Ah, just found the link... you can do it if he aircraft's operation limitations don't mention any restriction:

The FAA regulations do not require a person flying solo in an experimental aircraft to hold the specific category/class rating for that aircraft. However, the operating limitations issued to the individual aircraft as a part of its airworthiness certificate may include the requirement for the pilot to hold the approprate category/class rating even when flying solo.

When carrying passengers, the pilot must hold the appropriate category/class rating or privilege for the aircraft.


-Dana

The missionaries go forth to Christianize the savages-- as if the savages weren't dangerous enough already.
 

lr27

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Somewhere on the web is a video of a development model by a British company for a large seaplane. I think the model is less than 50 foot span, as I recall, and carries only the pilot. Not very sure about the span.
snip

I still like my idea of a miniature single seat Hughes Hercules (Spruce Goose) with eight tiny engines...

-Dana

snip
 

K-Rigg

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Round Rock TX
Well, it's only for experimentals. I don't know if it extends to anything requiring a type certificate, but, for example, a PP-ASEL can fly (not sure if the requirement is just solo or single seat) an experimental gyrocopter, or seaplane. Hmmm... that means I could fly a Cri-Cri without getting a multi rating... hmmm... :)

Ah, just found the link... you can do it if he aircraft's operation limitations don't mention any restriction:

The FAA regulations do not require a person flying solo in an experimental aircraft to hold the specific category/class rating for that aircraft. However, the operating limitations issued to the individual aircraft as a part of its airworthiness certificate may include the requirement for the pilot to hold the approprate category/class rating even when flying solo.

When carrying passengers, the pilot must hold the appropriate category/class rating or privilege for the aircraft.


-Dana

The missionaries go forth to Christianize the savages-- as if the savages weren't dangerous enough already.

Another question:

If one was to use two engines to power a counter rotating propeller, does the pilot need a multi engine rating?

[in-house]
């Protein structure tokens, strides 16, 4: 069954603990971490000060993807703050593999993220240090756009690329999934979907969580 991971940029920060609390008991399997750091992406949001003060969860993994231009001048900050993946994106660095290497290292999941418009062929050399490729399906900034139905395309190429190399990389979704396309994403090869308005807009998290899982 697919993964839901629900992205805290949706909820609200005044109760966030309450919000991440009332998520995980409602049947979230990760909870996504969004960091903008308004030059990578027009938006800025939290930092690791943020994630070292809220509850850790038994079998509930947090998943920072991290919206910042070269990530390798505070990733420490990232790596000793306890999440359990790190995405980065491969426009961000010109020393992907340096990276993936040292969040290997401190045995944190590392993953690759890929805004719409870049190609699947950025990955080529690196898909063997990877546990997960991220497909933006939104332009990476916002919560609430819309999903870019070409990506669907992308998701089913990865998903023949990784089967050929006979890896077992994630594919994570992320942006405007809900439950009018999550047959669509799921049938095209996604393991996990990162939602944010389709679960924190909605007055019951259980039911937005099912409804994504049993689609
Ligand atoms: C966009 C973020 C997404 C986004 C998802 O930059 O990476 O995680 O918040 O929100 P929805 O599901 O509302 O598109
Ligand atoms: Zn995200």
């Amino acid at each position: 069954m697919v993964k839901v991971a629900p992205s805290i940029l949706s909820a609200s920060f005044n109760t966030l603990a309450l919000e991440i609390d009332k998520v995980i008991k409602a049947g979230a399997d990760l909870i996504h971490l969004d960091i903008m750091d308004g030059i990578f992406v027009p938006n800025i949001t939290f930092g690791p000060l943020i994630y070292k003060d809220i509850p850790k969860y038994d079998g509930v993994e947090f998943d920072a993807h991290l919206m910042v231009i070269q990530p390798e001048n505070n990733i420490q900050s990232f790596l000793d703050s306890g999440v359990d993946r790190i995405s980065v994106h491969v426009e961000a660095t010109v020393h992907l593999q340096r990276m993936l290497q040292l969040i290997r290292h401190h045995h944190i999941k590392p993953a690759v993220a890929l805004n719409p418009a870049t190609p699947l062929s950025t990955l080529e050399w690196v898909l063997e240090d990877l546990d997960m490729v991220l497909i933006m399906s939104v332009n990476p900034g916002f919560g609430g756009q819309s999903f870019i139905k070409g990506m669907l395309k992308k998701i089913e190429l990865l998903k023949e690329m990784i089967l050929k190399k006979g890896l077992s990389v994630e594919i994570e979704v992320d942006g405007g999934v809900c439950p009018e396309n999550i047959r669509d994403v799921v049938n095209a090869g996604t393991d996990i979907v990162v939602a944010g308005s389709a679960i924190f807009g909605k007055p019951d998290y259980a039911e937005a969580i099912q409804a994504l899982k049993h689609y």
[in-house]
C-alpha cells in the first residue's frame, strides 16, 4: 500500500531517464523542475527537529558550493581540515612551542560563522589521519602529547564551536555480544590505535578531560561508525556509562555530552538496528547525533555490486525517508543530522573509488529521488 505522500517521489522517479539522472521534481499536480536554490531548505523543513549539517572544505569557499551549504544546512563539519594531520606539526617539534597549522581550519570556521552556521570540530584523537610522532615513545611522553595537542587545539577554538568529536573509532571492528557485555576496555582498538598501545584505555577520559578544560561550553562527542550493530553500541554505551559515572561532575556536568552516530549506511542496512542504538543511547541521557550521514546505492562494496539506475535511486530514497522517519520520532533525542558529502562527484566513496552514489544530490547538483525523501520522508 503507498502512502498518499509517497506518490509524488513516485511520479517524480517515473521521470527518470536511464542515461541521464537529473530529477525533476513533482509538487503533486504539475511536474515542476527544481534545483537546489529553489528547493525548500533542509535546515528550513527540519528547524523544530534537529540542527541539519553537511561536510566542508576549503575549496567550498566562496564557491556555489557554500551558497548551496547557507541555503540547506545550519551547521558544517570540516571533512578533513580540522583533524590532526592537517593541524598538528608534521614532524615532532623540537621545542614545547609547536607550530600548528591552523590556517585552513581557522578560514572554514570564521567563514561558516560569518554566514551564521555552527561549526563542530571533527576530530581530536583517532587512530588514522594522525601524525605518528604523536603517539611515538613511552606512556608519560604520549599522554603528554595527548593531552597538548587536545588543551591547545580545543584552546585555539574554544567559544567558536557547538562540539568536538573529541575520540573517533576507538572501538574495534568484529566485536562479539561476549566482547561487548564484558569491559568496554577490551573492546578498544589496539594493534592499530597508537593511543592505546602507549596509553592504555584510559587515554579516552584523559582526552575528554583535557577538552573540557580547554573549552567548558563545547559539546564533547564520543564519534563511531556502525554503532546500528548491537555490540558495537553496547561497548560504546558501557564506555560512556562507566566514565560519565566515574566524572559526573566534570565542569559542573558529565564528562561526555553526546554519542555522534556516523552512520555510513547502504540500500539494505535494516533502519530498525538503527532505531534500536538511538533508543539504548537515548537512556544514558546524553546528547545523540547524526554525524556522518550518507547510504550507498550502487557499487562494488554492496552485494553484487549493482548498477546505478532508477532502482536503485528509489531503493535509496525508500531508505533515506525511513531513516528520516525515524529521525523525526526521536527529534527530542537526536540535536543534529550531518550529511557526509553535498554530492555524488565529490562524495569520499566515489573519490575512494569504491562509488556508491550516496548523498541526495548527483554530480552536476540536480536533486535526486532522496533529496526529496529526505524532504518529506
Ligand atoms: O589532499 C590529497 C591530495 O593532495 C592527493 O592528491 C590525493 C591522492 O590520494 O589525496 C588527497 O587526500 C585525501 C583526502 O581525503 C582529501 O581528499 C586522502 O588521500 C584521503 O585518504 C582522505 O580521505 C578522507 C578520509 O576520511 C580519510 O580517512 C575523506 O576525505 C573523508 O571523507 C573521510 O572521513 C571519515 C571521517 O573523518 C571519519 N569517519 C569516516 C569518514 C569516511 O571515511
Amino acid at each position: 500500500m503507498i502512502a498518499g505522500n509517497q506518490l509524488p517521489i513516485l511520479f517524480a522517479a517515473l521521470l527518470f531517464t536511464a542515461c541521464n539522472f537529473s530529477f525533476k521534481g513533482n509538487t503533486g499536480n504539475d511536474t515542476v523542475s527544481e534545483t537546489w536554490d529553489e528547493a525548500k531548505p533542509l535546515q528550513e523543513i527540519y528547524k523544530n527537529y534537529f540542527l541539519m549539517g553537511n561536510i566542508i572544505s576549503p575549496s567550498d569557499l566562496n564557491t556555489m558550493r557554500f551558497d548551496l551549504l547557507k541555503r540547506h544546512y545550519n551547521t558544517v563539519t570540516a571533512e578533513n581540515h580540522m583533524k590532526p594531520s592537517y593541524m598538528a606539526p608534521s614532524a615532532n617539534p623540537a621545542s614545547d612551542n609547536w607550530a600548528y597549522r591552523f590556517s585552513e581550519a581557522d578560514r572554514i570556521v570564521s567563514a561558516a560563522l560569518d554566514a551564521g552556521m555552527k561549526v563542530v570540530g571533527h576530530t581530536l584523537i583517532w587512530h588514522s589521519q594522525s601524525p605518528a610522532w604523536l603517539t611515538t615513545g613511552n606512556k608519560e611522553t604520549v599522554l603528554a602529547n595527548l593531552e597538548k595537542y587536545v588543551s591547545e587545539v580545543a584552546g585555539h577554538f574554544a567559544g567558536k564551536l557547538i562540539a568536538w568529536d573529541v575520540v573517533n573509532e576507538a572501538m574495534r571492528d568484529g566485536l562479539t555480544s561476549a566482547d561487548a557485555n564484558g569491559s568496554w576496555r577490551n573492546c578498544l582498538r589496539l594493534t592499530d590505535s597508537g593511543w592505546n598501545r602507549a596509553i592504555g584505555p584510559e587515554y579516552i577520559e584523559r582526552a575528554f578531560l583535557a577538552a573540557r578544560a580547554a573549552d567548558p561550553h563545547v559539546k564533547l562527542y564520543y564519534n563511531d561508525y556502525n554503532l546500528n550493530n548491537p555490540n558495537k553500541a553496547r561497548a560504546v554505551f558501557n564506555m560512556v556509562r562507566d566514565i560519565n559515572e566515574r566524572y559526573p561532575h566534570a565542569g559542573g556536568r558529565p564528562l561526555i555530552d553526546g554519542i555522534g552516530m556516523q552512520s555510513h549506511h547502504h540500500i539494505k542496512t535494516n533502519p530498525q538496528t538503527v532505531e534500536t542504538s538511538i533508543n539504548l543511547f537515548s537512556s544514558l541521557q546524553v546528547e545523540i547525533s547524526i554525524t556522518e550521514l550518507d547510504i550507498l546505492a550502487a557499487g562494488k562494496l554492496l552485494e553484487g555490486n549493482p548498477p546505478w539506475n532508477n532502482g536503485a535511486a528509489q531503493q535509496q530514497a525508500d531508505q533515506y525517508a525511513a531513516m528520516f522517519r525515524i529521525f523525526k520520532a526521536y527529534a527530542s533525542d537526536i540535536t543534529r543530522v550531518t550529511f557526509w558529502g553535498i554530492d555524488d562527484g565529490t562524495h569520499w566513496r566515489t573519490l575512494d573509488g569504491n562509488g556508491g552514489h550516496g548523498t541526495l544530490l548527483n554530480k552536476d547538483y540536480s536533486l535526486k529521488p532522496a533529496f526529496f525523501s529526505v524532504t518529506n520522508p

Dana

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Another question:
If one was to use two engines to power a counter rotating propeller, does the pilot need a multi engine rating?
Again, if it's a single seat experimental, no. If not, I suspect yes... though if you got your rating in such a plane it'd be limited to "centerline thrust".

-Dana

But it's NOT an ASSAULT Weapon, it's a DEFENSE weapon!
 

Workhorse

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First, thank you all for your replies. I've decided to put aside my project of a low aspect ratio flying wing given I doubt this powerplant could delivery power enough and there are some stability issues I'm not happy with also . I will post some photos as I receive some spares and start the first bench tests.

So, got one engine, a shop, and plenty of materials. The B-29 wing seems very interesting since there is a root thick airfoil wich can lead if I'm not wrong to a really stiff and light wing spars. But it is a complicated wing to build accurately.

Then I'm going for a Strojnik S-4 Laminar Magic alike.

I've designed a wing spar of a douglas fir core and gl1 plywood laminate. The upper beam is a 2x3 cm (about an inch) and the lower 2x2. There is a dihedral in the tappered section. Each side there are two 5mm (1/5 in), 5 inches tall plywood sheets, 2.7 m long. Then the outer sheets come in lenghts of 1.35 m, 1m, and 0.65m.
Part numbered 3 between beams is the same fir but vertical grain oriented along the first 0.65 m of the spar. Several vertical strips are also arranged along.
The total weight of wood with no glue is 6 Kg, 13.2 lbs.
The weight of ribs, hinges and counterweights can amount 2.5 kgs, 5.51 lbs else. Wing skings 8.8 kgs, 19.38 lbs. (these are four layers of 10 oz. fiberglass oriented 45º made over a glass, vinilester and postcured).

Total 17.3 Kgs, 38.14 lbs without glue

I plan to link both wings with 16 strips of 4130 in the first 0.3 m out of the wing in each one. These strips are 12/16 inch tall, 1/16 thick.
Two AN26 clevis used to make wings detachable.

Wingloading is 60 kg/m2 or 12.32 lbs/sqf. at mtow.
Each surface is 1.85 m2, 19.85 sqft. Span 5.4 m.
Total wing area 4.17 m2, 44sqft.
Mtow 250 Kg, 550 lbs.
Estimated empty weigth 120 Kg, 264 lbs.

I think I can accurately build it with a NACA 66-215 but, not being an engineer don't know if this spar disposition could stand a 66-212. Do you know a better airfoil for this purpose?, a climb rate of 300-500 fpm is far good for me, just want to go from A to B as fast as I can.

Any comments are welcome, and thank you in advance.
 

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57Marty

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Mar 11, 2007
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Central Coast of California
Have you seen this B-29 RC? It has about a 20'wing span, rudder is as tall as the "Pilot", 4 engines. The size of this would not have to be enlarged that much to make it big enough for a real pilot. [video=metacafe;804337/worlds_largest_model_rc_plane/]http://www.metacafe.com/watch/804337/worlds_largest_model_rc_plane/[/video]

Another one to take a look at is this 1/3 scale B-17 that is close to flying.
Pilot Building 1/3th Scale B-17 | Pacific Flyer

Interesting ideas.
Marty57
 

WonderousMountain

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Have you checked the elasticity modulus of wood compared to the fiberglass. I expect they'll be a lot different, and either the wood or the skin will end up carrying almost the entire load.

Also, Douglass fir is not my idea of a good aircraft wood. It's usually readily available and easily worked though.

Actually, this is one of the better propositions I've seen here so far.

Looks good.

Wonderous Mountain